The constant exercise of faith, as to the resignation of a departing soul into the hand and sovereign will of God. “I die daily.” How? Exercising faith constantly, in the resignation of a departing soul, when the time comes, unto the sovereign grace, good pleasure, power, and faithfulness of God. The soul is now taking its leave of all its concerns in this world; all that it sees, all that it knows by its senses, all its relations, everything it hath been acquainted withal, to have an eternal, absolute unconcern in them. It is entering into an invisible world, whereof it knows nothing but what it hath by faith.
When Paul was taken up into the third heaven, 2 Cor. 12:2, we should have been glad to have heard some tidings from the invisible world how things were there. He saw nothing; only he heard words. Why, blessed Paul, may we not hear those words? No; “They are not lawful to be uttered,” saith he. God will not have us know any thing in the invisible world but what is revealed in the word, while we are here. Therefore the souls of them departed, who have died and lived again, as the soul of Lazarus, I doubt not but God supported in their being, but restrained all their operations. For if a separate soul had one natural, intuitive view of God, it would be the greatest misery in the world to send it back into a dying body. God will keep those things to be objects of faith. Lazarus could tell nothing of what was done in heaven; his soul was kept in its being, but all its operations were restrained. I bless God I have peculiarly exercised my thoughts, according to the conduct of the word, about the invisible world; whereof, in due time, you may hear something: but in the meantime, I know we have no notion of it but what is by pure revelation.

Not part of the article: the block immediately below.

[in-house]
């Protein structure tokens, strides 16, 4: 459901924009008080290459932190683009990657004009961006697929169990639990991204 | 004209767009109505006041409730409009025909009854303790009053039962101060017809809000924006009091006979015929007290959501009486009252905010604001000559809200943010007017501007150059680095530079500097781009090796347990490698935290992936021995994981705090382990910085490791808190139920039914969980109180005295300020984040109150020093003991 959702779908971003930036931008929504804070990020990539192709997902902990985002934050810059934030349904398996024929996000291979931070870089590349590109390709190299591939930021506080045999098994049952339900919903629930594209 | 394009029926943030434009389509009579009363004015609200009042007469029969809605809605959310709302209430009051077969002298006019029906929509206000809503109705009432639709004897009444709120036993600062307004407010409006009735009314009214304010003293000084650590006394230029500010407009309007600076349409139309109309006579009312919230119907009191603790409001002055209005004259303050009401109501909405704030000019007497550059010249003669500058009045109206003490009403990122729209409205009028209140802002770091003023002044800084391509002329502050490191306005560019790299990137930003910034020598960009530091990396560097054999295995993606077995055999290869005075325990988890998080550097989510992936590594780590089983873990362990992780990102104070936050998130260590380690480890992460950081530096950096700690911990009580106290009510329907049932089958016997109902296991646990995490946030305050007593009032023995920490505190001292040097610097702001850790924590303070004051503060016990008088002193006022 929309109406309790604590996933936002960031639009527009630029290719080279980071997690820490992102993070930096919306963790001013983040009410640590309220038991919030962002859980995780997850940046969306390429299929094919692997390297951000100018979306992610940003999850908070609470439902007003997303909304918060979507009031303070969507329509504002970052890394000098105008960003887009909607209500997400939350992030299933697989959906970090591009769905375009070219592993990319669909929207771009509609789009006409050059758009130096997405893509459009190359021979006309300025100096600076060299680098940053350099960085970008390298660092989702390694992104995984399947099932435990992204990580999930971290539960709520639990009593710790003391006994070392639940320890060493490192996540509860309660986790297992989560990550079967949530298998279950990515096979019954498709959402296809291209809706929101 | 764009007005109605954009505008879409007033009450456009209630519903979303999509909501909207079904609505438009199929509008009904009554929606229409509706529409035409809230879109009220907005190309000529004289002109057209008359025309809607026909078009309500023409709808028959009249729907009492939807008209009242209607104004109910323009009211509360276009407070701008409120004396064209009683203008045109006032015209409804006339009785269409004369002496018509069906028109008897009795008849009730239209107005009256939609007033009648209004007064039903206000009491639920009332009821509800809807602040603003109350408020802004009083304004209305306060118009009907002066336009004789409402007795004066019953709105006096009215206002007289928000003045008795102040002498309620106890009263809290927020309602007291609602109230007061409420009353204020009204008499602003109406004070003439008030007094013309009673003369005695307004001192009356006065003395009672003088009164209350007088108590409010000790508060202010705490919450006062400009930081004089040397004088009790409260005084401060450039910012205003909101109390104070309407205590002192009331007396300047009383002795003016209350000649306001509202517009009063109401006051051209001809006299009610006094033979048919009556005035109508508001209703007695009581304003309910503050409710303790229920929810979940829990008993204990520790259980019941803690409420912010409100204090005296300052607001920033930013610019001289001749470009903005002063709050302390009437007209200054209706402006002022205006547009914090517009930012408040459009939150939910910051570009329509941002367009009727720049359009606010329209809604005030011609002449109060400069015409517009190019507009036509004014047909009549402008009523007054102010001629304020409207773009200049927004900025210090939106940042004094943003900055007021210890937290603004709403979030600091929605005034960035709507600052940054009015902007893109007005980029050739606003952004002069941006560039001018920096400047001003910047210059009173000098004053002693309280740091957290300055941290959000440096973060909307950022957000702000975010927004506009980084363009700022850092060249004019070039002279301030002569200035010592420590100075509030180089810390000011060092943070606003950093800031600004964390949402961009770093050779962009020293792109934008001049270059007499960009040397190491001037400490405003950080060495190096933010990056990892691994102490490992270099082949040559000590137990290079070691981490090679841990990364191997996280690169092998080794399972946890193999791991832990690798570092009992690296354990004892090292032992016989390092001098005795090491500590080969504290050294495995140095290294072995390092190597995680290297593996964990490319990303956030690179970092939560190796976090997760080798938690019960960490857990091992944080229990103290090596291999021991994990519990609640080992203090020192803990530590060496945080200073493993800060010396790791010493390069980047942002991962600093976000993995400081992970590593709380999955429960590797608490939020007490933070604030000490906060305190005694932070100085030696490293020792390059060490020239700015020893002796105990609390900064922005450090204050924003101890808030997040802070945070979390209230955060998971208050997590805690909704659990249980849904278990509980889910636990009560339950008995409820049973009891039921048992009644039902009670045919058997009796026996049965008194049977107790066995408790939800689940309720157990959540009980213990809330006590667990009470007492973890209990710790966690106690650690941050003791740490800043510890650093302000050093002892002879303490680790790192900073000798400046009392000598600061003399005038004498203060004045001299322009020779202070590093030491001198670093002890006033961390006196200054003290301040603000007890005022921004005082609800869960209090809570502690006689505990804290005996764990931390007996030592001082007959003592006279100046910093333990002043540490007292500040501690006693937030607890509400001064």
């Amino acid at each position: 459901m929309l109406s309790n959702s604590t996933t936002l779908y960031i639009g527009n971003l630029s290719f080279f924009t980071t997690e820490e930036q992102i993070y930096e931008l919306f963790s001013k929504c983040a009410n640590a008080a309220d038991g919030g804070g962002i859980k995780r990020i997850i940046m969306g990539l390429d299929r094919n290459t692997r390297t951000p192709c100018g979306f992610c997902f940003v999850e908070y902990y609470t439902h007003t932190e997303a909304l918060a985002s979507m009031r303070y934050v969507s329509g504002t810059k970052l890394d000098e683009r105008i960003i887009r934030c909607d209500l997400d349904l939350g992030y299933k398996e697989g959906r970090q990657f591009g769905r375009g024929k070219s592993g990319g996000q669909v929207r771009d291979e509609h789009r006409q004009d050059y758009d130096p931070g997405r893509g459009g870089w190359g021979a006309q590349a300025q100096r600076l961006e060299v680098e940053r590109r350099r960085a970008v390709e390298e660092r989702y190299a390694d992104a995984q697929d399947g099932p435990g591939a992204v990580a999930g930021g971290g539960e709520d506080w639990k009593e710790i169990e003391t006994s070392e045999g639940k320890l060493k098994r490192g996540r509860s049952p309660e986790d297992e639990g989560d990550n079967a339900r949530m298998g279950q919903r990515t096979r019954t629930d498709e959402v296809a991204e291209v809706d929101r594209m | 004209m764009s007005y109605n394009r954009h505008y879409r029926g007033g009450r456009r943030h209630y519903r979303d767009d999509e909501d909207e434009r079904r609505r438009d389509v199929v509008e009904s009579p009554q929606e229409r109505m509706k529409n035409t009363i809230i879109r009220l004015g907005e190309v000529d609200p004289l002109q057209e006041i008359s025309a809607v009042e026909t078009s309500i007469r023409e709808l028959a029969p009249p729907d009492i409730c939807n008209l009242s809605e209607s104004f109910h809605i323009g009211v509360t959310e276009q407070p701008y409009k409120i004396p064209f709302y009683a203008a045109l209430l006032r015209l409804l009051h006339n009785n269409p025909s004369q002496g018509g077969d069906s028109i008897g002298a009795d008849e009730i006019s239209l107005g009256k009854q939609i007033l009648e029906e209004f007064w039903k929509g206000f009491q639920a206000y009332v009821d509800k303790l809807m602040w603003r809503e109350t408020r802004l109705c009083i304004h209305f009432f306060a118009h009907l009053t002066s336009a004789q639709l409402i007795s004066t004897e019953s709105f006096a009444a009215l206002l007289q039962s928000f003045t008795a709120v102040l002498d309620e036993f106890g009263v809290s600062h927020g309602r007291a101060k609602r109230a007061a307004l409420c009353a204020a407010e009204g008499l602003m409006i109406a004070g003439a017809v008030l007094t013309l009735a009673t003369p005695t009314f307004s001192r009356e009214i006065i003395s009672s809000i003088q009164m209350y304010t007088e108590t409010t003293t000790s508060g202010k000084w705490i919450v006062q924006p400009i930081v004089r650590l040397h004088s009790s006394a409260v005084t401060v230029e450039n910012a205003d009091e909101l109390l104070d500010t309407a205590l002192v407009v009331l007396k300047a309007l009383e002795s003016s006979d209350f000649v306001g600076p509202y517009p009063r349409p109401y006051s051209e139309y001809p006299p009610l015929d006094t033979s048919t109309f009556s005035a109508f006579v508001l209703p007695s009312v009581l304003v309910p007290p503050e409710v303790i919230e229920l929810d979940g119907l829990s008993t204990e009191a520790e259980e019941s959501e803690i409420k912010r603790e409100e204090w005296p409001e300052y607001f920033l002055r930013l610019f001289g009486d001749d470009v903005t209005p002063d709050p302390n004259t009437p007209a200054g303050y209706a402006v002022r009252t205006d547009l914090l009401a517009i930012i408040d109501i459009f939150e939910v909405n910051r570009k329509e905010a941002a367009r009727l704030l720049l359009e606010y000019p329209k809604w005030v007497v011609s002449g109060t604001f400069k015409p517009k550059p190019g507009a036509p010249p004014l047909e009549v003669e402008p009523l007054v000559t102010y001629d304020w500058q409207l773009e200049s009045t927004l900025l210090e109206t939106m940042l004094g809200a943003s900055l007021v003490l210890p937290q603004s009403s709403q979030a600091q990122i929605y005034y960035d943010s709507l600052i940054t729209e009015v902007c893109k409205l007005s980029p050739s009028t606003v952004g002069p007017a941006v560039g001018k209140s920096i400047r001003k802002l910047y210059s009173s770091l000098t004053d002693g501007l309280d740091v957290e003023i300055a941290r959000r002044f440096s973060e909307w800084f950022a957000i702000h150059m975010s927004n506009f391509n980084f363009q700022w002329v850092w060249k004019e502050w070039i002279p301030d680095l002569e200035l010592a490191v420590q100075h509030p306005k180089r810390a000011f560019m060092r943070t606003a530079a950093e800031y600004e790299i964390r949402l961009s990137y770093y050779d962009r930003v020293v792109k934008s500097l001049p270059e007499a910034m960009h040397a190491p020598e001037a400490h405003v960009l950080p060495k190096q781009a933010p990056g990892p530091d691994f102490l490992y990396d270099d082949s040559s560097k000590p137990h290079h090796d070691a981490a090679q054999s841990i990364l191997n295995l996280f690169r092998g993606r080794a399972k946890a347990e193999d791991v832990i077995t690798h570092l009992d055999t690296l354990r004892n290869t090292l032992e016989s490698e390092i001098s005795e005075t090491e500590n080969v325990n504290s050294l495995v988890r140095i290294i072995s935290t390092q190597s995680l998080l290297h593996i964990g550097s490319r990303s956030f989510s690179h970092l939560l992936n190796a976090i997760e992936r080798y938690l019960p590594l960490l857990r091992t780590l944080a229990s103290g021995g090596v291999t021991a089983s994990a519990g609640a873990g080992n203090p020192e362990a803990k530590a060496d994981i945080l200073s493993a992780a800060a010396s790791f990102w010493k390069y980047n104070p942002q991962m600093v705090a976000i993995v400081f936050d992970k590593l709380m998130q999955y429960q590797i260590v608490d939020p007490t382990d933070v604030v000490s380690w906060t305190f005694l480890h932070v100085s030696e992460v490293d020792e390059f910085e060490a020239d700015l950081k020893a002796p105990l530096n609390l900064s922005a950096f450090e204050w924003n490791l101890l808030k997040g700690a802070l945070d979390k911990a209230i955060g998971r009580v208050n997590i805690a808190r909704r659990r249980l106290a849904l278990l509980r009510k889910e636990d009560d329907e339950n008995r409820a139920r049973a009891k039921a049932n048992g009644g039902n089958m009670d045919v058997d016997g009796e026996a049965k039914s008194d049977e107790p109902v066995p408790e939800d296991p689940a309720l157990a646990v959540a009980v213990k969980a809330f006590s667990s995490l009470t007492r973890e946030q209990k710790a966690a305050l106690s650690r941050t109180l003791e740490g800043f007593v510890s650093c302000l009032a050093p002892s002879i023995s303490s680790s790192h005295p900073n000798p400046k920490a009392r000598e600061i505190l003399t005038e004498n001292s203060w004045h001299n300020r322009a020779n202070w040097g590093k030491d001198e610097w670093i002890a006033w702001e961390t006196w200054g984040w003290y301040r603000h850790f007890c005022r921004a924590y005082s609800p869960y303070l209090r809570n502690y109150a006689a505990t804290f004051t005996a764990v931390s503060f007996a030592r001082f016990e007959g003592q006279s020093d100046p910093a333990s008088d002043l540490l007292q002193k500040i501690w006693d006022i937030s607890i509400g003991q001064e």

– John Owen –
from a sermon on The Christian’s Work of Dying Daily, volume 9 of Works, page 337